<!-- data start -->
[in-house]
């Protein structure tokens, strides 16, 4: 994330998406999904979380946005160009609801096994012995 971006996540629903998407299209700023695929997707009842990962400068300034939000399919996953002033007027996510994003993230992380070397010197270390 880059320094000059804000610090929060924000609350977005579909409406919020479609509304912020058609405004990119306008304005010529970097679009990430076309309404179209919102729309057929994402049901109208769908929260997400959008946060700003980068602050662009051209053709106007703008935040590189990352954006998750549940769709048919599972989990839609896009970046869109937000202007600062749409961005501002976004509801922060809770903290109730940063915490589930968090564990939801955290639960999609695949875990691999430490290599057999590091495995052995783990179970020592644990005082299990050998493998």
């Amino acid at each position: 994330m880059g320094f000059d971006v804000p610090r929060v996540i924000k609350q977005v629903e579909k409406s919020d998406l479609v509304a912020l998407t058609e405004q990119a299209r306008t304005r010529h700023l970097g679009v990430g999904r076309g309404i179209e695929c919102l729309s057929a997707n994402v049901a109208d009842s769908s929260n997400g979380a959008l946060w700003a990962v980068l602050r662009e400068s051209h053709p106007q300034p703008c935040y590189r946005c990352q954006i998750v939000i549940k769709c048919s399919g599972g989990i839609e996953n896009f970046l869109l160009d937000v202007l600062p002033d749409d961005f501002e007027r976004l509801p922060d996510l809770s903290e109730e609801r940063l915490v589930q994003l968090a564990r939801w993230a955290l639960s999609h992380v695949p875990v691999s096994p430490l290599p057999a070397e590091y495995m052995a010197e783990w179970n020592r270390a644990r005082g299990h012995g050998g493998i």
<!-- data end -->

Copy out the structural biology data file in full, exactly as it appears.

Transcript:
[in-house]
């Protein structure tokens, strides 16, 4: 994330998406999904979380946005160009609801096994012995 971006996540629903998407299209700023695929997707009842990962400068300034939000399919996953002033007027996510994003993230992380070397010197270390 880059320094000059804000610090929060924000609350977005579909409406919020479609509304912020058609405004990119306008304005010529970097679009990430076309309404179209919102729309057929994402049901109208769908929260997400959008946060700003980068602050662009051209053709106007703008935040590189990352954006998750549940769709048919599972989990839609896009970046869109937000202007600062749409961005501002976004509801922060809770903290109730940063915490589930968090564990939801955290639960999609695949875990691999430490290599057999590091495995052995783990179970020592644990005082299990050998493998």
């Amino acid at each position: 994330m880059g320094f000059d971006v804000p610090r929060v996540i924000k609350q977005v629903e579909k409406s919020d998406l479609v509304a912020l998407t058609e405004q990119a299209r306008t304005r010529h700023l970097g679009v990430g999904r076309g309404i179209e695929c919102l729309s057929a997707n994402v049901a109208d009842s769908s929260n997400g979380a959008l946060w700003a990962v980068l602050r662009e400068s051209h053709p106007q300034p703008c935040y590189r946005c990352q954006i998750v939000i549940k769709c048919s399919g599972g989990i839609e996953n896009f970046l869109l160009d937000v202007l600062p002033d749409d961005f501002e007027r976004l509801p922060d996510l809770s903290e109730e609801r940063l915490v589930q994003l968090a564990r939801w993230a955290l639960s999609h992380v695949p875990v691999s096994p430490l290599p057999a070397e590091y495995m052995a010197e783990w179970n020592r270390a644990r005082g299990h012995g050998g493998i």